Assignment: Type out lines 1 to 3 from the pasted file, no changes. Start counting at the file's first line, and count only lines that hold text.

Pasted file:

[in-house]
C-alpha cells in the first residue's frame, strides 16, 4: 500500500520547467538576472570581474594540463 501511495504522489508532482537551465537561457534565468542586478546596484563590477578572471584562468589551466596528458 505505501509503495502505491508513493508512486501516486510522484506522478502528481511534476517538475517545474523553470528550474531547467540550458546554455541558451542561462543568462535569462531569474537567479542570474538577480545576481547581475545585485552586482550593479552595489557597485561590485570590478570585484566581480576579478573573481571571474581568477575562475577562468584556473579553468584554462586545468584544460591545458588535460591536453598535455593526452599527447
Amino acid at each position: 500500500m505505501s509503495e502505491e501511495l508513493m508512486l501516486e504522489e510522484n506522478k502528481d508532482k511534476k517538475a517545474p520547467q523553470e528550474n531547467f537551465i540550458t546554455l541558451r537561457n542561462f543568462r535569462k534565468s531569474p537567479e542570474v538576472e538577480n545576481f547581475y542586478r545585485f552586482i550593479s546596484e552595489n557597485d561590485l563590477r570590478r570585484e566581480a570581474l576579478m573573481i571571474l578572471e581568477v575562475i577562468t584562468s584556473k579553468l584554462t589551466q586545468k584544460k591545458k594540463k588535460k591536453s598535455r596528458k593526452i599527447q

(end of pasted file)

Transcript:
[in-house]
C-alpha cells in the first residue's frame, strides 16, 4: 500500500520547467538576472570581474594540463 501511495504522489508532482537551465537561457534565468542586478546596484563590477578572471584562468589551466596528458 505505501509503495502505491508513493508512486501516486510522484506522478502528481511534476517538475517545474523553470528550474531547467540550458546554455541558451542561462543568462535569462531569474537567479542570474538577480545576481547581475545585485552586482550593479552595489557597485561590485570590478570585484566581480576579478573573481571571474581568477575562475577562468584556473579553468584554462586545468584544460591545458588535460591536453598535455593526452599527447
Amino acid at each position: 500500500m505505501s509503495e502505491e501511495l508513493m508512486l501516486e504522489e510522484n506522478k502528481d508532482k511534476k517538475a517545474p520547467q523553470e528550474n531547467f537551465i540550458t546554455l541558451r537561457n542561462f543568462r535569462k534565468s531569474p537567479e542570474v538576472e538577480n545576481f547581475y542586478r545585485f552586482i550593479s546596484e552595489n557597485d561590485l563590477r570590478r570585484e566581480a570581474l576579478m573573481i571571474l578572471e581568477v575562475i577562468t584562468s584556473k579553468l584554462t589551466q586545468k584544460k591545458k594540463k588535460k591536453s598535455r596528458k593526452i599527447q